During Gov. Ralph Northam’s visit to Virginia Tech this week, he stressed the need to invest in agriculture, technology, tourism, and healthcare among other things, in order to help the commonwealth’s rural communities thrive, but he said that that underpinning all these issues is the need to provide jobs and build a strong workforce.

“Where the rubber meets the road is workforce development,” Northam said. He was in Blacksburg as part of the two-day Governor’s Summit on Rural Prosperity that stressed innovative partnerships. Northam recalled his own childhood growing up on a farm on the Eastern Shore and the need to create and keep jobs in communities like his hometown.

The summit was put on by the Virginia Rural Center, which is a collaborative partnership of the Center for Rural Virginia and the Council for Rural Virginia, which work together on a joint mission to work with policymakers and stakeholders to create innovative solutions and expand entrepreneurial opportunities to ensure economic prosperity for all regions in the commonwealth. Panel discussions addressed issues ranging from broadband access to community revitalization.

Alan Grant, dean of the Virginia Tech College of Agriculture and Life Sciences, was part of a panel that discussed how technological changes are helping agriculture — the state’s largest private economic sector — remain a driver of rural economies.

Dean Alan Grant
Dean Alan Grant speaks on a panel about how increased investments in agricultural technologies can boost rural economies.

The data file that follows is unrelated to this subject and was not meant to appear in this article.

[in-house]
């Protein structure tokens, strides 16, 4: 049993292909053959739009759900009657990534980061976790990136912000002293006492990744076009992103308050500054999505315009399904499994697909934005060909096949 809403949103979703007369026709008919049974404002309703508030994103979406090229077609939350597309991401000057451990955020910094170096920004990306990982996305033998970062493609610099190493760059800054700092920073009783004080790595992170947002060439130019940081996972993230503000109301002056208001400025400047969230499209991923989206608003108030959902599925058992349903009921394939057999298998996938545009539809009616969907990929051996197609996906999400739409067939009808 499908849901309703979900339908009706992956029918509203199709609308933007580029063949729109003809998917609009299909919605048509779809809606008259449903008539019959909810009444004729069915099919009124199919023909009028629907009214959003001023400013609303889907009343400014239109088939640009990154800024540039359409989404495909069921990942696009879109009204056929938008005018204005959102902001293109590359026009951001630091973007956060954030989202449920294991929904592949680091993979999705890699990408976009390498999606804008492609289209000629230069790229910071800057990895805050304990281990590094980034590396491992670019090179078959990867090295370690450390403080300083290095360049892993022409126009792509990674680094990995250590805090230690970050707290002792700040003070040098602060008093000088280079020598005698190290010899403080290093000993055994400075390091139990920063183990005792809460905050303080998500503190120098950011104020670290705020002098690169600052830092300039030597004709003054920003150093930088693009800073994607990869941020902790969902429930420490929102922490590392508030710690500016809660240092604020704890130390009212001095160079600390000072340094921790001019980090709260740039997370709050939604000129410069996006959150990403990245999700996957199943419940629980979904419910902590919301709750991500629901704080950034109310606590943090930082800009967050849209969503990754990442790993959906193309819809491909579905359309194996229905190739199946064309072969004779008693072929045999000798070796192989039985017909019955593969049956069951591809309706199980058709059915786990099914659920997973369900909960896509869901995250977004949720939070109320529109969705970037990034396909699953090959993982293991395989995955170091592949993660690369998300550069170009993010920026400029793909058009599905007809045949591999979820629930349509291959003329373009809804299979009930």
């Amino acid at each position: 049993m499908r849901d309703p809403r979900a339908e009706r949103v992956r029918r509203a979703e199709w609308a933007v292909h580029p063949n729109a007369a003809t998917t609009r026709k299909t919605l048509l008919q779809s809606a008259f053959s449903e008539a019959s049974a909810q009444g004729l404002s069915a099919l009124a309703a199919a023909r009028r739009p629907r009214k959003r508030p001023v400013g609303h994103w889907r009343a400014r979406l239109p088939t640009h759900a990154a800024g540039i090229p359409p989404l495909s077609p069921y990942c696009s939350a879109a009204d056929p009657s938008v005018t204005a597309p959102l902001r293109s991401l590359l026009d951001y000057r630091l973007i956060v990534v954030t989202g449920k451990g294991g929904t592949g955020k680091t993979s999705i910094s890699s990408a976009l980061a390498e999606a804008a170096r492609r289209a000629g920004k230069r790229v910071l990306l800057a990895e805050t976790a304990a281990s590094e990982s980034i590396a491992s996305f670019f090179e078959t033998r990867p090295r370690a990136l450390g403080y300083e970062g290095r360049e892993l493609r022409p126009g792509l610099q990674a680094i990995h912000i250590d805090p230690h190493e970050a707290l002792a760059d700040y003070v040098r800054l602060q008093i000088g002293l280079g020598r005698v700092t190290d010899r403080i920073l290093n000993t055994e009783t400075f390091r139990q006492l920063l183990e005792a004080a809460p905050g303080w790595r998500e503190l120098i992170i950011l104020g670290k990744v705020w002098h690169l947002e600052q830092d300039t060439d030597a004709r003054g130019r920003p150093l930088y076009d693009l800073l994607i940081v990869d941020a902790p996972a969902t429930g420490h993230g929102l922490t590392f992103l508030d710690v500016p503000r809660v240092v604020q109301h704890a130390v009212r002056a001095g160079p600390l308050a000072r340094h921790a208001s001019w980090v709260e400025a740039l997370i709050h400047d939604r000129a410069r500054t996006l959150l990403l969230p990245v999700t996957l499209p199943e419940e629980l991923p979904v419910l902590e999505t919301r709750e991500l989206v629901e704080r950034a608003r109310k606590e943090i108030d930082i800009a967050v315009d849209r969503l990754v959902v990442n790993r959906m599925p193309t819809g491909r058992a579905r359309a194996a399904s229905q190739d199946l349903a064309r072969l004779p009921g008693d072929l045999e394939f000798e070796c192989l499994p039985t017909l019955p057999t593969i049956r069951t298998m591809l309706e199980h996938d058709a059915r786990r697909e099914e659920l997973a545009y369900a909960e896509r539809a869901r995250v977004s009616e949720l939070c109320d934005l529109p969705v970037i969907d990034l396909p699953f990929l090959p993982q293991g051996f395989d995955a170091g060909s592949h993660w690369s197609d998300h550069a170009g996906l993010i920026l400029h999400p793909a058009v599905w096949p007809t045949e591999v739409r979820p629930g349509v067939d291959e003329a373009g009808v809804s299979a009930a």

Grant said the university’s new program —  the Virginia Research and Extension Innovation Initiative — can be key to growing jobs in rural areas. Part of this initiative is the SmartFarm Innovation Network, a decentralized hub of interconnected centers around the commonwealth that will develop and deploy new technologies that will increase the productivity and efficiency of agriculture. During demonstrations highlighting some of the projects that are part of the SmartFarm Innovation Network, researchers showed off drones that detect airborne plant pathogens and tractors that use precision agricultural techniques to improve production practices and boost yields. 

“We can use this network as a platform for innovation and education for a future workforce,” Grant said. “Our investments, along with those of public-private partnerships, can help rural communities thrive.”

David  Schmale
David Schmale, left, a professor in the School of Plant and Environmental Sciences, talks with Bettina Ring, Virginia Secretary of Agriculture and Forestry, and Brad Copenhaver, Deputy Secretary of Agriculture and Forestry, about his research that uses drones to track pathogens through the air and water. His work is part of the SmartFarm Innovation Network.
Governor and Perry Martin
Perry Martin tells with Gov. Ralph Northam about the Virginia Agriculture Leaders Obtaining Results (VALOR) program, a two-year program for adults who want to expand their knowledge of global and local agriculture in order to become advocates for agriculture and industry leaders.
Governor and Cathy Sutphin
Cathy Sutphin, associate director of youth, families, and health for Virginia Cooperative Extension, talks with Gov. Ralph Northam about the Virginia 4-H program, which emphasizes a "learning by doing" philosophy of youth development. More than 217,000 Virginia youth are engaged with 4-H.
Dean Alan Grant
Dean Alan Grant speaks with the media about the College of Agriculture and Life Sciences’ role in helping rural communities thrive.